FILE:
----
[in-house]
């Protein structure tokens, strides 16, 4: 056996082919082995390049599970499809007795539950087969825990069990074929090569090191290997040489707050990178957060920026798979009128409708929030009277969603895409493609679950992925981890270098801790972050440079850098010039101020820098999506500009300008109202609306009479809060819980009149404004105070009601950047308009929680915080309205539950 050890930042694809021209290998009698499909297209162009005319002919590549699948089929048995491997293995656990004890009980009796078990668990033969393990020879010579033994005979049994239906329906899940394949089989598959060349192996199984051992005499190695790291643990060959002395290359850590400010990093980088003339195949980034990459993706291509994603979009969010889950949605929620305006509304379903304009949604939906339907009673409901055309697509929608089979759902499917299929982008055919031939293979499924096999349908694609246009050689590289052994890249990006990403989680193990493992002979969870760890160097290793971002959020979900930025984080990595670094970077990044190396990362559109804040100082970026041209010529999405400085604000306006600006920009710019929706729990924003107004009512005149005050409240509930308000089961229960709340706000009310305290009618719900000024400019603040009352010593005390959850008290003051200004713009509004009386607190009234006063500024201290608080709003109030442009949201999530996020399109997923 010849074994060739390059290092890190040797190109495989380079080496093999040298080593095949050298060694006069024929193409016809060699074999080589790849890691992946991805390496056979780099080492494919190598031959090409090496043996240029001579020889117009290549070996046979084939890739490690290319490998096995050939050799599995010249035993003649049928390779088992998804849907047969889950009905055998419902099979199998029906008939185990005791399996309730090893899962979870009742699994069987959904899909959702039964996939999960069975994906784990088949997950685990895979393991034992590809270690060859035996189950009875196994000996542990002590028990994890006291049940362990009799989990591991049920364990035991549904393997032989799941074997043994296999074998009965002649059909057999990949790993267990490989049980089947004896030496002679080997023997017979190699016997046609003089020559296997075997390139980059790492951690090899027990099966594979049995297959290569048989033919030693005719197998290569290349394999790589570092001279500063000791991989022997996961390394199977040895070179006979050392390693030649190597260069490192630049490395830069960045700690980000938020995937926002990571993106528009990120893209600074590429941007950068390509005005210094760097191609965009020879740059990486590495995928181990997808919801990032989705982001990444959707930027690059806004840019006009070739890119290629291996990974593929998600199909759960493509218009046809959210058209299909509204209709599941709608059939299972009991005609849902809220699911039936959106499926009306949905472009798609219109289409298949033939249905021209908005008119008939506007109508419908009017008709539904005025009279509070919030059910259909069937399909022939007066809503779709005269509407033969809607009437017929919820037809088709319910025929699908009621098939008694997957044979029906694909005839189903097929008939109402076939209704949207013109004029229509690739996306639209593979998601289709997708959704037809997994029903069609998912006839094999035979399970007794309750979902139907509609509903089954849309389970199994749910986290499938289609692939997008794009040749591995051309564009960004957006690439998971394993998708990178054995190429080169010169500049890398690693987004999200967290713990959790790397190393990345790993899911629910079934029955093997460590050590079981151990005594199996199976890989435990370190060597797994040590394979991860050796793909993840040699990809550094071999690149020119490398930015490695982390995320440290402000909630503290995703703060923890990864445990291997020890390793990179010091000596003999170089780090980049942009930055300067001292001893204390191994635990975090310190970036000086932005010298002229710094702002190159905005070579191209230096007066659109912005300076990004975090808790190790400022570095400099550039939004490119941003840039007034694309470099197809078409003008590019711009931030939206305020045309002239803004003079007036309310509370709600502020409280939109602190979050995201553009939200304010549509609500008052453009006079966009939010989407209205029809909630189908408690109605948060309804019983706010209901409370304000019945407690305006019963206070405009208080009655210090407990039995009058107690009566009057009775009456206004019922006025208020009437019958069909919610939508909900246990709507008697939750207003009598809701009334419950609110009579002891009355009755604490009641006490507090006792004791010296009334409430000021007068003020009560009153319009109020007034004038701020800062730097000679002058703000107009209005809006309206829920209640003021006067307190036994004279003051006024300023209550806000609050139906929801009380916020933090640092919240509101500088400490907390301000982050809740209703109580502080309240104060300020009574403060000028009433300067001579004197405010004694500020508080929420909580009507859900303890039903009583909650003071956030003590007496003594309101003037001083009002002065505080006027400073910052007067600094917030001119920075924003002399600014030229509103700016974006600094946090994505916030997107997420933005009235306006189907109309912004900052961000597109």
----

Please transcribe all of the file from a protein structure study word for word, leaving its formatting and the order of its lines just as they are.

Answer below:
[in-house]
């Protein structure tokens, strides 16, 4: 056996082919082995390049599970499809007795539950087969825990069990074929090569090191290997040489707050990178957060920026798979009128409708929030009277969603895409493609679950992925981890270098801790972050440079850098010039101020820098999506500009300008109202609306009479809060819980009149404004105070009601950047308009929680915080309205539950 050890930042694809021209290998009698499909297209162009005319002919590549699948089929048995491997293995656990004890009980009796078990668990033969393990020879010579033994005979049994239906329906899940394949089989598959060349192996199984051992005499190695790291643990060959002395290359850590400010990093980088003339195949980034990459993706291509994603979009969010889950949605929620305006509304379903304009949604939906339907009673409901055309697509929608089979759902499917299929982008055919031939293979499924096999349908694609246009050689590289052994890249990006990403989680193990493992002979969870760890160097290793971002959020979900930025984080990595670094970077990044190396990362559109804040100082970026041209010529999405400085604000306006600006920009710019929706729990924003107004009512005149005050409240509930308000089961229960709340706000009310305290009618719900000024400019603040009352010593005390959850008290003051200004713009509004009386607190009234006063500024201290608080709003109030442009949201999530996020399109997923 010849074994060739390059290092890190040797190109495989380079080496093999040298080593095949050298060694006069024929193409016809060699074999080589790849890691992946991805390496056979780099080492494919190598031959090409090496043996240029001579020889117009290549070996046979084939890739490690290319490998096995050939050799599995010249035993003649049928390779088992998804849907047969889950009905055998419902099979199998029906008939185990005791399996309730090893899962979870009742699994069987959904899909959702039964996939999960069975994906784990088949997950685990895979393991034992590809270690060859035996189950009875196994000996542990002590028990994890006291049940362990009799989990591991049920364990035991549904393997032989799941074997043994296999074998009965002649059909057999990949790993267990490989049980089947004896030496002679080997023997017979190699016997046609003089020559296997075997390139980059790492951690090899027990099966594979049995297959290569048989033919030693005719197998290569290349394999790589570092001279500063000791991989022997996961390394199977040895070179006979050392390693030649190597260069490192630049490395830069960045700690980000938020995937926002990571993106528009990120893209600074590429941007950068390509005005210094760097191609965009020879740059990486590495995928181990997808919801990032989705982001990444959707930027690059806004840019006009070739890119290629291996990974593929998600199909759960493509218009046809959210058209299909509204209709599941709608059939299972009991005609849902809220699911039936959106499926009306949905472009798609219109289409298949033939249905021209908005008119008939506007109508419908009017008709539904005025009279509070919030059910259909069937399909022939007066809503779709005269509407033969809607009437017929919820037809088709319910025929699908009621098939008694997957044979029906694909005839189903097929008939109402076939209704949207013109004029229509690739996306639209593979998601289709997708959704037809997994029903069609998912006839094999035979399970007794309750979902139907509609509903089954849309389970199994749910986290499938289609692939997008794009040749591995051309564009960004957006690439998971394993998708990178054995190429080169010169500049890398690693987004999200967290713990959790790397190393990345790993899911629910079934029955093997460590050590079981151990005594199996199976890989435990370190060597797994040590394979991860050796793909993840040699990809550094071999690149020119490398930015490695982390995320440290402000909630503290995703703060923890990864445990291997020890390793990179010091000596003999170089780090980049942009930055300067001292001893204390191994635990975090310190970036000086932005010298002229710094702002190159905005070579191209230096007066659109912005300076990004975090808790190790400022570095400099550039939004490119941003840039007034694309470099197809078409003008590019711009931030939206305020045309002239803004003079007036309310509370709600502020409280939109602190979050995201553009939200304010549509609500008052453009006079966009939010989407209205029809909630189908408690109605948060309804019983706010209901409370304000019945407690305006019963206070405009208080009655210090407990039995009058107690009566009057009775009456206004019922006025208020009437019958069909919610939508909900246990709507008697939750207003009598809701009334419950609110009579002891009355009755604490009641006490507090006792004791010296009334409430000021007068003020009560009153319009109020007034004038701020800062730097000679002058703000107009209005809006309206829920209640003021006067307190036994004279003051006024300023209550806000609050139906929801009380916020933090640092919240509101500088400490907390301000982050809740209703109580502080309240104060300020009574403060000028009433300067001579004197405010004694500020508080929420909580009507859900303890039903009583909650003071956030003590007496003594309101003037001083009002002065505080006027400073910052007067600094917030001119920075924003002399600014030229509103700016974006600094946090994505916030997107997420933005009235306006189907109309912004900052961000597109």